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Is the Dissociative Experiences Scale able to identify detachment and compartmentalization symptoms? Factor structure of the Dissociative Experiences Scale in a large sample of psychiatric and nonpsychiatric subjects

Authors Mazzotti E, Farina B, Imperatori C, Mansutti F, Prunetti E, Speranza AM, Barbaranelli C

Received 26 January 2016

Accepted for publication 9 March 2016

Published 3 June 2016 Volume 2016:12 Pages 1295—1302


Checked for plagiarism Yes

Review by Single anonymous peer review

Peer reviewer comments 3

Editor who approved publication: Dr Roger Pinder

Eva Mazzotti,1 Benedetto Farina,2 Claudio Imperatori,2 Federica Mansutti,3,4 Elena Prunetti,3,4 Anna Maria Speranza,5 Claudio Barbaranelli1

1Department of Psychology, Faculty of Medicine and Psychology, Sapienza University of Rome, Rome, Italy; 2Department of Human Sciences, European University of Rome, Rome, Italy; 3Associazione di Psicologia Cognitiva e Scuola di Psicoterapia Cognitiva, Rome, Italy; 4Casa di Cura Villa Margherita, Arcugagno (Vi) Italy, 5Department of Dynamic and Clinical Psychology, Sapienza University, Rome, Italy

Background: In this study, we explored the ability of the Dissociative Experiences Scale (DES) to catch detachment and compartmentalization symptoms.
Participants and methods: The DES factor structure was evaluated in 768 psychiatric patients (546 women and 222 men) and in 2,403 subjects enrolled in nonpsychiatric settings (1,857 women and 546 men). All participants were administered the Italian version of DES. Twenty senior psychiatric experts in the treatment of dissociative symptoms independently assessed the DES items and categorized each of them as follows: “C” for compartmentalization, “D” for detachment, and “NC” for noncongruence with either C or D.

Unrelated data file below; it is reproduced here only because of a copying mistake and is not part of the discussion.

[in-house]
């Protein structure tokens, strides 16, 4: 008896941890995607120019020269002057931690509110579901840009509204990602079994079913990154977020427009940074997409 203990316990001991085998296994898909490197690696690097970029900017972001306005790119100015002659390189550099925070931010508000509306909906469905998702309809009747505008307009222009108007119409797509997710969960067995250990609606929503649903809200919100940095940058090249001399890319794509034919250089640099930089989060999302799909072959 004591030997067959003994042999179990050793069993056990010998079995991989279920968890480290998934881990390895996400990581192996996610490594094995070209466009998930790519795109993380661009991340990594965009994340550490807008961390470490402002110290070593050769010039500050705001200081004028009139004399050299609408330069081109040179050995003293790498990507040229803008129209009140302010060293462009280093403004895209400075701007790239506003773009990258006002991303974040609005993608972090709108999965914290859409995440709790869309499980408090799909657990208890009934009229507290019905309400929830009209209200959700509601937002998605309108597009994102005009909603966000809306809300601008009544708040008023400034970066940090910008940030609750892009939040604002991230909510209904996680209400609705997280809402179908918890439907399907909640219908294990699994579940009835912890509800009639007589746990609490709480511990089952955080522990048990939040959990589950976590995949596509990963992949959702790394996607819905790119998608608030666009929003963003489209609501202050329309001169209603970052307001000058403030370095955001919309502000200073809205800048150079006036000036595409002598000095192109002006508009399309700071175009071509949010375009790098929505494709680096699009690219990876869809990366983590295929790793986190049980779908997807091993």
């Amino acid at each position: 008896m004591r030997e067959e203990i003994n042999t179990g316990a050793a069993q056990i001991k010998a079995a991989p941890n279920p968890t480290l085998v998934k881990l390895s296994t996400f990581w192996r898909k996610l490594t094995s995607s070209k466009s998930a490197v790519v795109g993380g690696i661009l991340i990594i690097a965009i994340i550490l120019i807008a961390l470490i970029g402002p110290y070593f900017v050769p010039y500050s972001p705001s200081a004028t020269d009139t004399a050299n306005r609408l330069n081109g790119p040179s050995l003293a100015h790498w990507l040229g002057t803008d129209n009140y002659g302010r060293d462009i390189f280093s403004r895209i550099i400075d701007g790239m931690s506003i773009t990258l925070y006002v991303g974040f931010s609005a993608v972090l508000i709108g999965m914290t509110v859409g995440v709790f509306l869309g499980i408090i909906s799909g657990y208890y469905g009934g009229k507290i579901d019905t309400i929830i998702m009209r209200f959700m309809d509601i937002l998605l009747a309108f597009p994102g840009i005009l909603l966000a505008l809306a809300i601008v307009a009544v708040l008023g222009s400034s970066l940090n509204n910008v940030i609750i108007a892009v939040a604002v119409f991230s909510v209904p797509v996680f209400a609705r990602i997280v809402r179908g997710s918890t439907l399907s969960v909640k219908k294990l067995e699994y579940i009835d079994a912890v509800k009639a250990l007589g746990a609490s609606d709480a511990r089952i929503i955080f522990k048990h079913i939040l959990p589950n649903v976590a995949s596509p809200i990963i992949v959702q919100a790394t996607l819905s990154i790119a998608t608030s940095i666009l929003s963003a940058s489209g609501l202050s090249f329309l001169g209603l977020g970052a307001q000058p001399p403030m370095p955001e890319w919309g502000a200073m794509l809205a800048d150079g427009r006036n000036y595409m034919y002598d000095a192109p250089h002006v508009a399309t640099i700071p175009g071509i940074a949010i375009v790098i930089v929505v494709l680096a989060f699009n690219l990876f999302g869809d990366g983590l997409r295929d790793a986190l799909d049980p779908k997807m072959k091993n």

Results: Confirmatory factor analysis supported the three-factor structure of DES in both clinical and nonclinical samples and its invariance across the two groups. Moreover, factor analyses results overlapped with those from the expert classification procedure.
Conclusion: Our results showed that DES can be used as a valid instrument for clinicians to assess the frequency of different types of dissociative experiences including detachment and compartmentalization.

Keywords: Dissociative Experiences Scale, confirmatory factor analysis, detachment, compartmentalization, validity

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